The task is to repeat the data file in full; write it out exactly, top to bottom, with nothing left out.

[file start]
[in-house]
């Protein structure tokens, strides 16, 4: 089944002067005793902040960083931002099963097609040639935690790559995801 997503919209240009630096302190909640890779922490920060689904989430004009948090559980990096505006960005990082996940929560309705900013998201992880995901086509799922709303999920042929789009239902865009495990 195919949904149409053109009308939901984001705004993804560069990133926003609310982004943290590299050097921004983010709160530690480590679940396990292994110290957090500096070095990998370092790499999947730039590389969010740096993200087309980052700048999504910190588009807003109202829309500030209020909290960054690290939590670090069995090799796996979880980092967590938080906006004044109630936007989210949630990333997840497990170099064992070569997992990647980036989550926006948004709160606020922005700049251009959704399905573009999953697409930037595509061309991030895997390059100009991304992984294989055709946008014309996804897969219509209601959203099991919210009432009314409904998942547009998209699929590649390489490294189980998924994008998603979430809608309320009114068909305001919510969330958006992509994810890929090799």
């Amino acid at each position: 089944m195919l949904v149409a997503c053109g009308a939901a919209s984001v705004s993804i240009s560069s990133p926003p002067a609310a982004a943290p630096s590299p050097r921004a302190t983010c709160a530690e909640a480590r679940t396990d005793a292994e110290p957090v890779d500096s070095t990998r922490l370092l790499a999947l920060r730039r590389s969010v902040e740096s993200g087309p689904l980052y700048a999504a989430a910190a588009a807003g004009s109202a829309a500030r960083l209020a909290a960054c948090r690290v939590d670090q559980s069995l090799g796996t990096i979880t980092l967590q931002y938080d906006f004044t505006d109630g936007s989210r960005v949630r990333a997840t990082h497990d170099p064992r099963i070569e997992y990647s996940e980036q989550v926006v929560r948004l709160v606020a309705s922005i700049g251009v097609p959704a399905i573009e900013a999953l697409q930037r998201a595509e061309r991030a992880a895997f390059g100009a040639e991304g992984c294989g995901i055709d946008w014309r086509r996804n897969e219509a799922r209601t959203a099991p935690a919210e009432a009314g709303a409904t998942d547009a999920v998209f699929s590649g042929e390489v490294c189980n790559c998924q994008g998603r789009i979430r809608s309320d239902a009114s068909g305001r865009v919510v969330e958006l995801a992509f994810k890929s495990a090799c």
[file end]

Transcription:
[in-house]
């Protein structure tokens, strides 16, 4: 089944002067005793902040960083931002099963097609040639935690790559995801 997503919209240009630096302190909640890779922490920060689904989430004009948090559980990096505006960005990082996940929560309705900013998201992880995901086509799922709303999920042929789009239902865009495990 195919949904149409053109009308939901984001705004993804560069990133926003609310982004943290590299050097921004983010709160530690480590679940396990292994110290957090500096070095990998370092790499999947730039590389969010740096993200087309980052700048999504910190588009807003109202829309500030209020909290960054690290939590670090069995090799796996979880980092967590938080906006004044109630936007989210949630990333997840497990170099064992070569997992990647980036989550926006948004709160606020922005700049251009959704399905573009999953697409930037595509061309991030895997390059100009991304992984294989055709946008014309996804897969219509209601959203099991919210009432009314409904998942547009998209699929590649390489490294189980998924994008998603979430809608309320009114068909305001919510969330958006992509994810890929090799």
């Amino acid at each position: 089944m195919l949904v149409a997503c053109g009308a939901a919209s984001v705004s993804i240009s560069s990133p926003p002067a609310a982004a943290p630096s590299p050097r921004a302190t983010c709160a530690e909640a480590r679940t396990d005793a292994e110290p957090v890779d500096s070095t990998r922490l370092l790499a999947l920060r730039r590389s969010v902040e740096s993200g087309p689904l980052y700048a999504a989430a910190a588009a807003g004009s109202a829309a500030r960083l209020a909290a960054c948090r690290v939590d670090q559980s069995l090799g796996t990096i979880t980092l967590q931002y938080d906006f004044t505006d109630g936007s989210r960005v949630r990333a997840t990082h497990d170099p064992r099963i070569e997992y990647s996940e980036q989550v926006v929560r948004l709160v606020a309705s922005i700049g251009v097609p959704a399905i573009e900013a999953l697409q930037r998201a595509e061309r991030a992880a895997f390059g100009a040639e991304g992984c294989g995901i055709d946008w014309r086509r996804n897969e219509a799922r209601t959203a099991p935690a919210e009432a009314g709303a409904t998942d547009a999920v998209f699929s590649g042929e390489v490294c189980n790559c998924q994008g998603r789009i979430r809608s309320d239902a009114s068909g305001r865009v919510v969330e958006l995801a992509f994810k890929s495990a090799c």